I’ve written about finger foods for your baby many times but have felt recently, since weaning my own son, that I owe my readers another blog on this topic.
For years I recommended certain finger foods for your baby, without really having any experience of seeing them being eaten. However, some finger foods really do work better than others, and this blog is meant to be a “thinking outside the box” guide to offering finger foods to your baby, especially in the early days.
First up – let’s be honest – offering finger foods can be really scary!
After years of telling parents not to worry about offering finger food, that babies won’t choke and that “starting with soft options” is the way forward, I found myself slightly terrified of offering them to my boy. I decided to delay their introduction until around 6.5-7 months of age. This was to give him enough time to get confident with solid foods, to be used to feeling a spoon in his mouth, and to have really got to grips with swallowing. This delay worked really well for us, but even after this time, I still was nervous when it came to offering him sticks of food. It is very easy for babies – with those tough gums – to bite off chunks and then not know how to deal with them.
Gagging is completely normal
There were plenty of times when Raffy gagged on chunks he’d bitten off and the food came shooting straight out, but for a few seconds (during gagging) it can be extremely scary. Two times Raffy also struggled to get the food back out, until his diaphragm kicked into gear and he vomited ALL his food back up, gagging lump included.
It’s important to realise that this is all completely normal, babies do gag on food, some for longer and more frequently than others. Gagging is natural as a babies’ gag reflex is more pronounced than ours as adults, it’s also further forward. They are very efficient at getting food back out and choking, thankfully, is very rare. However it doesn’t stop it being frightening!
Finger food solutions
For me, I decided to wait a little to build my son’s confidence around food. I moved on to thicker textures after a week of solids and then onto mashed textures after around a month. After this, I finally began offering him finger foods. At first I tried a few options to see which worked and below are the ones that I found really worked for Raffy for his early finger food options.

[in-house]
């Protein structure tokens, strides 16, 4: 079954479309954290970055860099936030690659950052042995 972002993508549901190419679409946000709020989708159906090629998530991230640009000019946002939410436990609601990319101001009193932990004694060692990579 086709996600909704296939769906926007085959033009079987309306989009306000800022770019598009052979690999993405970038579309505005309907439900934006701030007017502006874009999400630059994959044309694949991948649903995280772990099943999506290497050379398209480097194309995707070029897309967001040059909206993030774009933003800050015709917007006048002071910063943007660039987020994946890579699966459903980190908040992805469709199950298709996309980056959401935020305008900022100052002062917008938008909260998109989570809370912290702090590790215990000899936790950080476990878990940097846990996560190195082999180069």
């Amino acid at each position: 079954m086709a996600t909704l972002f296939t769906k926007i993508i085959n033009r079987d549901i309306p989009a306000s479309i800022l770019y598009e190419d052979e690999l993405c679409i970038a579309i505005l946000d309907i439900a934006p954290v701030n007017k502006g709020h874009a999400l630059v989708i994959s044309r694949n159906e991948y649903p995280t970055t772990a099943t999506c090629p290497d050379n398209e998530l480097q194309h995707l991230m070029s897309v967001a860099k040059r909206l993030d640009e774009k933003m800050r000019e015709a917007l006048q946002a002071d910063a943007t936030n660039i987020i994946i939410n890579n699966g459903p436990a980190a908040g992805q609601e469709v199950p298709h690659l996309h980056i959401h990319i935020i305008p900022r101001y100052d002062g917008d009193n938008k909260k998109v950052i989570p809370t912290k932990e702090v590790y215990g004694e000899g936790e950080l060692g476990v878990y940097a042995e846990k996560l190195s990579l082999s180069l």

Broccoli – Well cooked broccoli is ideal as it gives them a stick to hold and there aren’t any large lumps that can come off and get lodged in baby’s throat. Raffy initially sucked the head of the broccoli and then, once he progressed at little, went on to tearing bits off with his gums. He now eats the whole thing, stalk and all.
Cucumber – As a first food this is a good option if you chop off the tough skin and focus mainly on the soft jelly like section in the middle. This is also nice and cool on baby’s gums.
Banana – Cut lengthways in strips, banana is a great food for them to grasp between their fingers. You might find the first few times that bananas simply get mashed in their hands, but eventually you’ll see them sending them to their mouths too. Banana is soft enough to dissolve slightly in their mouths and unlikely to get jammed in the back of the throat.
Fuseli pasta – Well cooked pasta (after 6 months of age due to the gluten) is a great option as a finger food and something that Raffy really enjoys, even now. As long as it’s soft enough and they can grasp it in their own hands, they are unlikely to choke on it as it falls apart quite easily in the mouth.
Kiwi – this is another one that’s easy for babies to tear apart with their gums, it flattens as it gets into the mouth and so it’s unlikely to get stuck down the throat.
Orange slices – with the skin on – these were good options to offer to Raffy initially, as they allow him to get a grip on the orange and suck the orange juice from the middle. However, it’s a good idea to remove the top layer of skin off the orange slice, so that it doesn’t get stuck down their throat.
Bread fingers – offering bread but without the crusts is a good idea for babies. Soft sliced bread works well as it almost dissolves in the mouth and they are able to use it to learn how to chomp and chew quite safely.
Avocado – this is a bit of a tricky one. I almost didn’t include it as I’ve always said that this is a great first finger food. However, it was incredibly hard for Raffy to hold as it slips out of his grip. However, after a time he’s got more used to it and now is competent at feeding himself little strips of avocado. It is a great food though and mashes down easily in baby’s mouth.
Let me know if you have any ideas to add re Finger Foods For Your Baby. Please remember that you should ALWAYS sit with baby when they are eating, especially eating finger foods. If you find they are reluctant to bite and chew, try doing some role modelling and let them see you biting and chewing some finger foods for yourself.